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The secret to optimize the development processes of wood-based biofuels could be found in the depths of the sea.
Given the most recent estimates, global pressures have increased for urgent action to curb climate change. In this line, there are many efforts that are being made to reduce carbon dioxide emissions into the atmosphere. One of the best strategies to achieve this revolves around renewable energy sources, such as biofuels. In this case, the secret to developing wood-based biofuels could be hidden in the depths of the sea. Specifically, after analyzing the digestive process of a crustacean that feeds on wood, a team of researchers obtained clues that could be key to turning wood into a biofuel in an environmentally friendly way.
The Limnóridos These crustaceans keep the secret for the development of biofuels in their digestive process The limnóridos, also called gribbles, are small marine invertebrates that are part of the family of marine isopod crustaceans. Throughout the evolution, these small crustaceans acquired an important ecological role, since they are in charge of eating the abundant supplies of wood that are dragged towards the sea from the estuaries of the rivers. In fact, the limnóridos, in spite of their small size, can be a threat, since they eat the wood of the boats and the docks, causing important damages.
However, until now, the process of digestion of these crustaceans was a mystery for scientists. In order to understand the mechanisms from which limnóridos break the high-strength coating that surrounds the sugar polymers that make up the wood, called lignin, a team of researchers attached to the University of York, was devoted to studying the intestine of these small animals. In this way, it was discovered that the hemocyanins, the proteins responsible for the blue coloration of the blood of invertebrates, are of utmost importance to extract the aforementioned sugars from the wood. Specifically, hemocyanins are proteins that transport oxygen through the blood of invertebrates; its role is comparable to hemoglobin in the rest of the animals.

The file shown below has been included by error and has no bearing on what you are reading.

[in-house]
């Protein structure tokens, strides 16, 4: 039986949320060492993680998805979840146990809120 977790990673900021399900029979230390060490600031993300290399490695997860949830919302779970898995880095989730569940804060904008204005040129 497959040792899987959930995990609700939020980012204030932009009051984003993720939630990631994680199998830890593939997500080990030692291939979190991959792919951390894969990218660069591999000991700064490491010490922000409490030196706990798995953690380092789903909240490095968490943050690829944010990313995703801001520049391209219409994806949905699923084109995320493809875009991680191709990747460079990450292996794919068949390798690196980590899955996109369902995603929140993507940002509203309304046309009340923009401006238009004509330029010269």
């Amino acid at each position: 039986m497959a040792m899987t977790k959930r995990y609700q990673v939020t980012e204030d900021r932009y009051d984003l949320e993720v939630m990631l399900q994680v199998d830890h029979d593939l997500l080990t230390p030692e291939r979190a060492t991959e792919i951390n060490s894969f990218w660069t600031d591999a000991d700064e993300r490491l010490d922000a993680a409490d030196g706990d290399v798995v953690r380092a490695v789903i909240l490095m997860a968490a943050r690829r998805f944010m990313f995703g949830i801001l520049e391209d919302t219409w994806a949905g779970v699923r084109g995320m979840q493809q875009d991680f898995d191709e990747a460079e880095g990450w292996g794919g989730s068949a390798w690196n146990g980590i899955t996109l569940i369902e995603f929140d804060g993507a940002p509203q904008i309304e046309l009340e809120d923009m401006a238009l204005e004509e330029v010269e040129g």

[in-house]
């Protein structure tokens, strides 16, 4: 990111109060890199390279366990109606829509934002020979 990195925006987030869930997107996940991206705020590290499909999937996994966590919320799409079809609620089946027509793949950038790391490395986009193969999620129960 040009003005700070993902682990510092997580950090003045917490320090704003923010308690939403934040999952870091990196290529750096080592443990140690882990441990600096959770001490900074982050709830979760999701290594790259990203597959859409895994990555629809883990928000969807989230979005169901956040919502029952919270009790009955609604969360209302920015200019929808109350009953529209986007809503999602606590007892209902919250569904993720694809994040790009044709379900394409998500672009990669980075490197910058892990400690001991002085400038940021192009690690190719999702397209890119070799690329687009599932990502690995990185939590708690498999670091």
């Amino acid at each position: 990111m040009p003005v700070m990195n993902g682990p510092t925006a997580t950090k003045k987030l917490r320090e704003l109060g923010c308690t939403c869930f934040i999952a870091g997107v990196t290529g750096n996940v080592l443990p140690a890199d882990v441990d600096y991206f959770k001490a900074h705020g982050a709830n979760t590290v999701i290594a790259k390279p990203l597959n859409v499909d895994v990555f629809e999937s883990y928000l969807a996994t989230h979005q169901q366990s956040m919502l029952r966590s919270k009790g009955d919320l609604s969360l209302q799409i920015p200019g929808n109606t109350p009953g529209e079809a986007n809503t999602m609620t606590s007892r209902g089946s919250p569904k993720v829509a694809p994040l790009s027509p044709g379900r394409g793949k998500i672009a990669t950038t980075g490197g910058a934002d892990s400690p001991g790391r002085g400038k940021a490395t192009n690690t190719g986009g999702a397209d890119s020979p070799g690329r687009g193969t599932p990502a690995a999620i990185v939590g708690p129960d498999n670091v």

However, while hemoglobin binds to oxygen by associating with iron atoms, giving the blood a red hue, the hemoacins do the same with copper atoms, producing blue tones in the blood. This discovery could translate into the development of low-carbon, low-polluting wood-based biofuels. This discovery could favor the development of low carbon biofuels
Oxygen is a highly reactive chemical element that Limnóridos use to break the lignin bonds that hold the wood together. In particular, it was discovered that the reaction of wood to hemocyanins causes more than twice the amount of sugar to be released; this resembles the expensive thermochemical pretreatments currently used in the biofuels industry, but more simply and cost-effectively.
In addition to this, the sterility of the digestive system of these crustaceans makes the process of studying their digestive processes easier, in comparison with other animals that feed on wood, such as termites, which depend on their intestinal microbiome to digest food. This, according to the researchers, could be useful to reduce the amounts of energy necessary for the previous treatment of the wood, in order to convert it into biofuel.
In addition, the biomass of woody plants is the resource of renewable carbon of greater abundance in the Earth, and its use in the industry of the biofuels does not represent a conflict with the world food security, as it could be the use of the corn. Therefore, the researchers conclude that this discovery represents a step forward in the search for cheaper and sustainable mechanisms to convert wood into a low carbon biofuel. Thus, in the future, it represents a feasible alternative to replace the use of highly polluting fossil fuels, such as coal and oil.